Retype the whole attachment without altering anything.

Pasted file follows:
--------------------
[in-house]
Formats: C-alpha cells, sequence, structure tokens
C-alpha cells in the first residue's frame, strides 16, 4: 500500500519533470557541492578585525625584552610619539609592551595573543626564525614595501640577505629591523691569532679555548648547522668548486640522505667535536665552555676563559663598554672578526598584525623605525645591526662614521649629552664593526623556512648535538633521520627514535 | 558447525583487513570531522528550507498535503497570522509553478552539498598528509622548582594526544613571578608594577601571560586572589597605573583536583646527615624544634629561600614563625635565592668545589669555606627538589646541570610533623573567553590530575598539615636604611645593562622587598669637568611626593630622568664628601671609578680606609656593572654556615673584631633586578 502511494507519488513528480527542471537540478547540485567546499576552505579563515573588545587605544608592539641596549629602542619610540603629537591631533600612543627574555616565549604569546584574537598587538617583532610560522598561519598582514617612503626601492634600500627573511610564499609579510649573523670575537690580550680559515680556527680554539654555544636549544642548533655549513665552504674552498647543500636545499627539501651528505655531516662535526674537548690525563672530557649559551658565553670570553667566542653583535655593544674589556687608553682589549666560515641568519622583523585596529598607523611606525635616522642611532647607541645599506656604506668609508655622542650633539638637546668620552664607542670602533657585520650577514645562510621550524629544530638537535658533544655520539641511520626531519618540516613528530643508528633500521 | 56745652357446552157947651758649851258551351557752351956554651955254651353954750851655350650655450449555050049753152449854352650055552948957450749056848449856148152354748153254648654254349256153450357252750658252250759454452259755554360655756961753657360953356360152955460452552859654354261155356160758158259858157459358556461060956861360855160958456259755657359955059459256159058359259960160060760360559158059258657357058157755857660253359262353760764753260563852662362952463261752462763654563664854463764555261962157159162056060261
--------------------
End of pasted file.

[in-house]
Formats: C-alpha cells, sequence, structure tokens
C-alpha cells in the first residue's frame, strides 16, 4: 500500500519533470557541492578585525625584552610619539609592551595573543626564525614595501640577505629591523691569532679555548648547522668548486640522505667535536665552555676563559663598554672578526598584525623605525645591526662614521649629552664593526623556512648535538633521520627514535 | 558447525583487513570531522528550507498535503497570522509553478552539498598528509622548582594526544613571578608594577601571560586572589597605573583536583646527615624544634629561600614563625635565592668545589669555606627538589646541570610533623573567553590530575598539615636604611645593562622587598669637568611626593630622568664628601671609578680606609656593572654556615673584631633586578 502511494507519488513528480527542471537540478547540485567546499576552505579563515573588545587605544608592539641596549629602542619610540603629537591631533600612543627574555616565549604569546584574537598587538617583532610560522598561519598582514617612503626601492634600500627573511610564499609579510649573523670575537690580550680559515680556527680554539654555544636549544642548533655549513665552504674552498647543500636545499627539501651528505655531516662535526674537548690525563672530557649559551658565553670570553667566542653583535655593544674589556687608553682589549666560515641568519622583523585596529598607523611606525635616522642611532647607541645599506656604506668609508655622542650633539638637546668620552664607542670602533657585520650577514645562510621550524629544530638537535658533544655520539641511520626531519618540516613528530643508528633500521 | 56745652357446552157947651758649851258551351557752351956554651955254651353954750851655350650655450449555050049753152449854352650055552948957450749056848449856148152354748153254648654254349256153450357252750658252250759454452259755554360655756961753657360953356360152955460452552859654354261155356160758158259858157459358556461060956861360855160958456259755657359955059459256159058359259960160060760360559158059258657357058157755857660253359262353760764753260563852662362952463261752462763654563664854463764555261962157159162056060261